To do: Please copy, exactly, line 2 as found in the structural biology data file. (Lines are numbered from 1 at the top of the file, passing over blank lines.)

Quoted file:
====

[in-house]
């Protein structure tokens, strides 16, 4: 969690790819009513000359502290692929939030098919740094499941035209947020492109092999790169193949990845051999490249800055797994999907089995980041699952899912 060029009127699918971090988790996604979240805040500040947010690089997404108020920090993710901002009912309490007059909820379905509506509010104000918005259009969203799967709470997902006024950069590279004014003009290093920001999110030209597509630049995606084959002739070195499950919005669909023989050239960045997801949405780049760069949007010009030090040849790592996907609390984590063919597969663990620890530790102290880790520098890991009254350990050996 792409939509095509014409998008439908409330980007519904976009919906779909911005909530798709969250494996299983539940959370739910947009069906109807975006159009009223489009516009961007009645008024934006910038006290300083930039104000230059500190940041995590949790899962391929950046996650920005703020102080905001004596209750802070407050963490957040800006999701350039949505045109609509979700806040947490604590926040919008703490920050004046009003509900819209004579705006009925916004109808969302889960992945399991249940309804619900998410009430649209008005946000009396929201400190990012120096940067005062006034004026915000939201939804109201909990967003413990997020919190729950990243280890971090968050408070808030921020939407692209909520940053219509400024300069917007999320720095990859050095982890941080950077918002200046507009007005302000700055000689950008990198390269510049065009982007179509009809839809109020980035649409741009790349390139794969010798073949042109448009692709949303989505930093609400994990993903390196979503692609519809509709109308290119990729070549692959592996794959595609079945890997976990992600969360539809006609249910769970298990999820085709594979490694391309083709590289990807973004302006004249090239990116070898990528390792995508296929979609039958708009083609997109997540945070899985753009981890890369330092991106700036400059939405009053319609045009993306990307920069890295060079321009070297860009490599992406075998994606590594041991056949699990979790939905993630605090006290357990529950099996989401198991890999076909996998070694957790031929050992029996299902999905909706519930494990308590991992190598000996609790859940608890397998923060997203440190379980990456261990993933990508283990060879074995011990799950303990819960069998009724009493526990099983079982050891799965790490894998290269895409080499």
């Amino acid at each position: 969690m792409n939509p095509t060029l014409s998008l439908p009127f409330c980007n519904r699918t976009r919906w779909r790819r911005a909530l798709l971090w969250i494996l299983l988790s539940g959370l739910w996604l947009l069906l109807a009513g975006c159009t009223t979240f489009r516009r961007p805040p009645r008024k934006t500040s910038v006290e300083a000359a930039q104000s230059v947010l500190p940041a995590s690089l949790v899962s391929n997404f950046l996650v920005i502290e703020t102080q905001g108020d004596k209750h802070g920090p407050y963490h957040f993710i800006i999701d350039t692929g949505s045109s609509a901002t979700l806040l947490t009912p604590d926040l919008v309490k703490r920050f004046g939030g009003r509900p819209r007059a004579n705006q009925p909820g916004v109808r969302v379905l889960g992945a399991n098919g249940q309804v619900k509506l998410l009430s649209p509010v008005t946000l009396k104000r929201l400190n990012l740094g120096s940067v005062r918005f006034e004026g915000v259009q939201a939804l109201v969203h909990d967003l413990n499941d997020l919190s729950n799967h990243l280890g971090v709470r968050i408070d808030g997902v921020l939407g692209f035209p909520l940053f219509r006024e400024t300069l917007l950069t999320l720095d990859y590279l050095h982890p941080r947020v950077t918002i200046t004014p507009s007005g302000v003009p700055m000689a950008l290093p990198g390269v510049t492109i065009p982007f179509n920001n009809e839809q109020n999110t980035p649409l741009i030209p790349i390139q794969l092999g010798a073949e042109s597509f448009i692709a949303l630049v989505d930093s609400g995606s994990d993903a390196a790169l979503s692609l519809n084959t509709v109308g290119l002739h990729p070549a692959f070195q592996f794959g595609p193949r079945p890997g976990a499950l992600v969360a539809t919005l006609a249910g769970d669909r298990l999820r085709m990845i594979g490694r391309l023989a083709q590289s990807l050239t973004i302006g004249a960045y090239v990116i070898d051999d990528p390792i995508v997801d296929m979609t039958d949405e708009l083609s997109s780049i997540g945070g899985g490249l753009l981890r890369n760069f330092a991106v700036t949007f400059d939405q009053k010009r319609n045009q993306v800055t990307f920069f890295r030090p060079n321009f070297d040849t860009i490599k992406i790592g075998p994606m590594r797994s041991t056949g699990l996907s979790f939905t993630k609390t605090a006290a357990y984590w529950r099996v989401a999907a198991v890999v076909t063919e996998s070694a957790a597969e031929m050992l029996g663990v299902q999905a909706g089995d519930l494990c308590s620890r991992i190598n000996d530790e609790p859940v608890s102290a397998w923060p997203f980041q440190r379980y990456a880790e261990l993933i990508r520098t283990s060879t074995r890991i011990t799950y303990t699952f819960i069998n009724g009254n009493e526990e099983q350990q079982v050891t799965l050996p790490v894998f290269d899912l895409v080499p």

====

């Protein structure tokens, strides 16, 4: 969690790819009513000359502290692929939030098919740094499941035209947020492109092999790169193949990845051999490249800055797994999907089995980041699952899912 060029009127699918971090988790996604979240805040500040947010690089997404108020920090993710901002009912309490007059909820379905509506509010104000918005259009969203799967709470997902006024950069590279004014003009290093920001999110030209597509630049995606084959002739070195499950919005669909023989050239960045997801949405780049760069949007010009030090040849790592996907609390984590063919597969663990620890530790102290880790520098890991009254350990050996 792409939509095509014409998008439908409330980007519904976009919906779909911005909530798709969250494996299983539940959370739910947009069906109807975006159009009223489009516009961007009645008024934006910038006290300083930039104000230059500190940041995590949790899962391929950046996650920005703020102080905001004596209750802070407050963490957040800006999701350039949505045109609509979700806040947490604590926040919008703490920050004046009003509900819209004579705006009925916004109808969302889960992945399991249940309804619900998410009430649209008005946000009396929201400190990012120096940067005062006034004026915000939201939804109201909990967003413990997020919190729950990243280890971090968050408070808030921020939407692209909520940053219509400024300069917007999320720095990859050095982890941080950077918002200046507009007005302000700055000689950008990198390269510049065009982007179509009809839809109020980035649409741009790349390139794969010798073949042109448009692709949303989505930093609400994990993903390196979503692609519809509709109308290119990729070549692959592996794959595609079945890997976990992600969360539809006609249910769970298990999820085709594979490694391309083709590289990807973004302006004249090239990116070898990528390792995508296929979609039958708009083609997109997540945070899985753009981890890369330092991106700036400059939405009053319609045009993306990307920069890295060079321009070297860009490599992406075998994606590594041991056949699990979790939905993630605090006290357990529950099996989401198991890999076909996998070694957790031929050992029996299902999905909706519930494990308590991992190598000996609790859940608890397998923060997203440190379980990456261990993933990508283990060879074995011990799950303990819960069998009724009493526990099983079982050891799965790490894998290269895409080499």